Recently, we were reflecting on the progress of one of our students, a girl who is 8-years-old. We began thinking about several other girls at Long-View, and how much each one had transformed during her time at the school. This led us to think back on how each presented as she arrived. For a handful, this was a few months back, and for others, it was a year or more ago. Each girl had changed in her own way and transformed into an active, vocal, and passionate learner within our classrooms. Each has strong intellectual engagement, tenacity, and an inner strength that raises us all up.

The thing is, if these girls weren’t at Long-View, you’d probably see them meeting requirements and getting by, but the most you’d have to say about each is “she’s fine.” However, “She’s fine” is the problem for so many girls in elementary and middle schools. More often than not, girls are compliant and very capable of being “good” in a school classroom. They conform, they relate positively to their teachers, and they are efficient with the task-driven structure of so many schools. Homework gets turned in neatly and a sticker is earned. Many girls walk down the halls in line, check the “chore chart” daily, and offer to help out when it’s time to pass out papers. “She’s fine” might be the first instinctual response when we, as adults, check in on these girls. But we’d like to make the case that these compliant, sweet, and “school-friendly” girls deserve a lot more from the educators who work with them.

We want our girls to be so much more than “fine.” We want them to have a love of learning that spills over into all they do. We want them to have passion and strength, be willing to argue a side, be ready to jump up and make a conjecture, and to eagerly take an intellectual risk. We want them to love school because of the learning, not because of the stickers they receive on their dutifully-completed worksheets. We want them to be challenged into engaging with the intellectual aspects of school, inspired into conversations about new topics, and lifted into tenaciously tackling the most challenging problems. We want them becoming equally serious about the work they are doing as readers, as computer scientists, as mathematicians, as writers, and as scientists.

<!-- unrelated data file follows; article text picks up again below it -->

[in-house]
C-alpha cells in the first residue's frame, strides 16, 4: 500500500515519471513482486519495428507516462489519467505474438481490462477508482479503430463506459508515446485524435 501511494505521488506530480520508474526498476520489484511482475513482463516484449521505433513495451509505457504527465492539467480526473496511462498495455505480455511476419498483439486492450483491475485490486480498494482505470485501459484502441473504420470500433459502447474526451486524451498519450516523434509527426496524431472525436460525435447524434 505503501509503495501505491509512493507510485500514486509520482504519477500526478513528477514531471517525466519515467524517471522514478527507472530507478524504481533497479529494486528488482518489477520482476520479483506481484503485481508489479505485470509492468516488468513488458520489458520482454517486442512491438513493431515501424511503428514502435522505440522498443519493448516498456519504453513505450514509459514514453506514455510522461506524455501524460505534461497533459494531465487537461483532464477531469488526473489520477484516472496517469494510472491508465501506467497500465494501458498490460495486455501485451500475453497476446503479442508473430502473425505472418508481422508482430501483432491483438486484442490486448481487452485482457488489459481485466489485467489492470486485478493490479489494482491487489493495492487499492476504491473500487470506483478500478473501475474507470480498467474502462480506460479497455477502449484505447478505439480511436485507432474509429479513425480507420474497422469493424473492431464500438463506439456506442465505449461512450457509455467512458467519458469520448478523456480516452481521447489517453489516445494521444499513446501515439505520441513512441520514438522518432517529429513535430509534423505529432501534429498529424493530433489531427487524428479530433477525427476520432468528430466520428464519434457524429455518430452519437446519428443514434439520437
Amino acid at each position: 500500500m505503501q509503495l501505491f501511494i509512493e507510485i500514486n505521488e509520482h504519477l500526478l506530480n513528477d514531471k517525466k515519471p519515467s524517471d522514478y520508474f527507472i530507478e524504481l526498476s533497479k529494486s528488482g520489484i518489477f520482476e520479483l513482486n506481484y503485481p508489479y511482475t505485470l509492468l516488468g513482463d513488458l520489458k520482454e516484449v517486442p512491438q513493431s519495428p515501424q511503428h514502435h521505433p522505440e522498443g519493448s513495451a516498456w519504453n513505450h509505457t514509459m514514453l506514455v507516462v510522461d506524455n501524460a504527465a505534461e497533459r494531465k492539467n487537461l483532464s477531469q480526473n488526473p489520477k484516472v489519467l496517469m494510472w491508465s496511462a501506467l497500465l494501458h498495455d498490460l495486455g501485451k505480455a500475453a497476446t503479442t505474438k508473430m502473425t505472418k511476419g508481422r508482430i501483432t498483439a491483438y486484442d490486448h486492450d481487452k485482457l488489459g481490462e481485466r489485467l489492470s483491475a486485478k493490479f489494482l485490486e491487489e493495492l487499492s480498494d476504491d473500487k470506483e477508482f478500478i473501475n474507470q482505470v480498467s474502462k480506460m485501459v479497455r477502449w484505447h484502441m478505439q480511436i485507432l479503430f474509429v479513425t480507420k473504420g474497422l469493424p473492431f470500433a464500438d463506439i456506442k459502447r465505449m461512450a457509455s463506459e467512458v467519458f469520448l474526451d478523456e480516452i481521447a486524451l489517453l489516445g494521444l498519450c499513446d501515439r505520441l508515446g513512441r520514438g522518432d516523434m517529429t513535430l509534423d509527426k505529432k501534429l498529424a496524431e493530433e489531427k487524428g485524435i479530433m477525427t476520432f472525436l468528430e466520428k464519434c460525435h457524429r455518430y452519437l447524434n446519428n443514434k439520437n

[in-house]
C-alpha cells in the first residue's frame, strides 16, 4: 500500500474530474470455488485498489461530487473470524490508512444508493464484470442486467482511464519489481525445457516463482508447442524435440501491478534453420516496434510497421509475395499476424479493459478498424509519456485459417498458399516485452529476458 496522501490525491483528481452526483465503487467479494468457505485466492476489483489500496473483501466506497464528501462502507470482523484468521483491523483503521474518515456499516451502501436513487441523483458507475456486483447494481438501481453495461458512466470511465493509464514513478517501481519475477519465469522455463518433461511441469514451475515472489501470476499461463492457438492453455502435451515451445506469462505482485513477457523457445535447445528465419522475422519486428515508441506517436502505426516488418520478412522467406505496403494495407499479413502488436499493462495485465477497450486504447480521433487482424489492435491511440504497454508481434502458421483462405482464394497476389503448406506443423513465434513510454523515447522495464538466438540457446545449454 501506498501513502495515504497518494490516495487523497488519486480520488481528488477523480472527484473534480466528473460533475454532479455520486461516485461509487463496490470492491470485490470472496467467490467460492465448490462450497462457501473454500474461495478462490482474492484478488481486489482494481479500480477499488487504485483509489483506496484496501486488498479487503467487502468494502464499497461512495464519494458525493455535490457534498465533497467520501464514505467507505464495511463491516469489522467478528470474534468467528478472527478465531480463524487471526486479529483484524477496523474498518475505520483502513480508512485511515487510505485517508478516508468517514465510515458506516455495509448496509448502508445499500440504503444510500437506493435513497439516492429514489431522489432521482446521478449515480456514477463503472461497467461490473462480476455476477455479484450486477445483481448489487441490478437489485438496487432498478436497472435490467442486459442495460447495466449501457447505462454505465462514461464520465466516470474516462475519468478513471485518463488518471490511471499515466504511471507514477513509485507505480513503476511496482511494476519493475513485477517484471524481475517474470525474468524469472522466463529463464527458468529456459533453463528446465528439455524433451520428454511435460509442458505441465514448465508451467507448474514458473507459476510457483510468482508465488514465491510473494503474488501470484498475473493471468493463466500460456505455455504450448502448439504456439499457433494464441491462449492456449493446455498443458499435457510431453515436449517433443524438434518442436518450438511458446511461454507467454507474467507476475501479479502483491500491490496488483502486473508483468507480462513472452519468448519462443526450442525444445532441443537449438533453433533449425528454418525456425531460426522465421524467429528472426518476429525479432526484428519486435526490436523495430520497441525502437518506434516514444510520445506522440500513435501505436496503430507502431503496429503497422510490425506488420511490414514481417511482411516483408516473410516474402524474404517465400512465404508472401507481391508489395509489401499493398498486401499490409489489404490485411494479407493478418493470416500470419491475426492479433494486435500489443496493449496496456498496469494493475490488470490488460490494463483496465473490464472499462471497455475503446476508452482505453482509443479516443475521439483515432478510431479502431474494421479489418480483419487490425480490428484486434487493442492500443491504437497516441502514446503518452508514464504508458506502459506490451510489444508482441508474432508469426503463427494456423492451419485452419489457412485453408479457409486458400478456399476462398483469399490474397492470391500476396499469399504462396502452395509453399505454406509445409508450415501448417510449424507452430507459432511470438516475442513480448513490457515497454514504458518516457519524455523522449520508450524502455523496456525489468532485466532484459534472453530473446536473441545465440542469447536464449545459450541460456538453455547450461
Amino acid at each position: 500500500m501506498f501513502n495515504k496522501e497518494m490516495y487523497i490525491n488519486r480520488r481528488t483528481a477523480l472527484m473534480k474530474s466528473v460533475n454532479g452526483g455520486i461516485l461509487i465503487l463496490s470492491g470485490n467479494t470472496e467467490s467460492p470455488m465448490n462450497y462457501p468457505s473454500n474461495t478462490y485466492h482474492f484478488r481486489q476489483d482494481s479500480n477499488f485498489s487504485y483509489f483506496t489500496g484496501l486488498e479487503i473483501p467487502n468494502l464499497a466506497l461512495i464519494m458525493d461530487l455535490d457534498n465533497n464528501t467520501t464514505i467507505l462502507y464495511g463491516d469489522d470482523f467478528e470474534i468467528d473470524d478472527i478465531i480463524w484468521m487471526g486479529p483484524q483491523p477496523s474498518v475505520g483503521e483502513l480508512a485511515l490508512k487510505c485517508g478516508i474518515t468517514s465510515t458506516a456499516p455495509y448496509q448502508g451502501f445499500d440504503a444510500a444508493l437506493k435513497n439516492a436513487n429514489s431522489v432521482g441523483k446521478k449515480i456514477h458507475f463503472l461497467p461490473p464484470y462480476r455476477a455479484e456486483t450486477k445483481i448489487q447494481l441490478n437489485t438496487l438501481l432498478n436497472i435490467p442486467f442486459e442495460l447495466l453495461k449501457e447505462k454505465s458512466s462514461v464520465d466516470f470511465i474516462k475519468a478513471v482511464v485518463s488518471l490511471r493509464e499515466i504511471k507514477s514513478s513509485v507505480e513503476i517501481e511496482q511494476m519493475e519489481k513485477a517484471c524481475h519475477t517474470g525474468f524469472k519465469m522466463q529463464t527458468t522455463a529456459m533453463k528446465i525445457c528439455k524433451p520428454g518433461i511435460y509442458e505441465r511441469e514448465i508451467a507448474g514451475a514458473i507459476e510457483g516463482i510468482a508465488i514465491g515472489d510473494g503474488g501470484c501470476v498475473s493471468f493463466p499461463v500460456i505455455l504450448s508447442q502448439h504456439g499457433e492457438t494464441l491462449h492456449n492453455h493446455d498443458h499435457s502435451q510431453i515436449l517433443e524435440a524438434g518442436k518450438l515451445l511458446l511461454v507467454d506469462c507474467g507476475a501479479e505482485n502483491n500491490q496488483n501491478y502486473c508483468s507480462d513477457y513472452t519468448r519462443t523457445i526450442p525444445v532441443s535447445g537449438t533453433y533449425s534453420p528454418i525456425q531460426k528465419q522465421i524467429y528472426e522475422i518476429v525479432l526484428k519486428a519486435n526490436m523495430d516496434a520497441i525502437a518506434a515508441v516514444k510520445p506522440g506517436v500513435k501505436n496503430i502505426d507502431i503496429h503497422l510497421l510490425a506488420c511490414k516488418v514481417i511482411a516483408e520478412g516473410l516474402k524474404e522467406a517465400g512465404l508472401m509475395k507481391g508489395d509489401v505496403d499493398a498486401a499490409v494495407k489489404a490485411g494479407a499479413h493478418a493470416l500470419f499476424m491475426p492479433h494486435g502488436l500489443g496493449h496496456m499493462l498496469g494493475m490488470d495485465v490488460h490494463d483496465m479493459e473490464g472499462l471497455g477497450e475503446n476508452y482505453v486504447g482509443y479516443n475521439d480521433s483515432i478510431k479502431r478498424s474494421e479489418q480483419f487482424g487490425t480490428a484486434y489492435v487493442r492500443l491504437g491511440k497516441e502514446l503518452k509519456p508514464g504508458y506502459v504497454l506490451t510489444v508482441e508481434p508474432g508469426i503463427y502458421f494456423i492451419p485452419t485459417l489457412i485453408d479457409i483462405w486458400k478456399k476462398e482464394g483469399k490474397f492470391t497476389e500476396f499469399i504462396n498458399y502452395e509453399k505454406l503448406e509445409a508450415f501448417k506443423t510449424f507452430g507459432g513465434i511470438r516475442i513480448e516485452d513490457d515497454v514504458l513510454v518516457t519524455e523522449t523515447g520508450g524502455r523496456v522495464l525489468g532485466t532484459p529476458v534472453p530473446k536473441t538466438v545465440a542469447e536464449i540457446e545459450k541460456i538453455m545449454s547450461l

Our suggestion for parents of young daughters not yet at Long-View is to take stock of whether your daughter is really thriving in her school -- in the intellectual aspects of school. Don’t discover too late that you’ve fallen into the “she’s fine” category and missed an opportunity to teach your daughter that school is a place to fall in love with learning, to grow passion, and to shake up an academic conversation with bold ideas. Here at Long-View, we’ve seen what a difference this attitude can make for our kids, and especially our girls, and we wish the same for learners everywhere.

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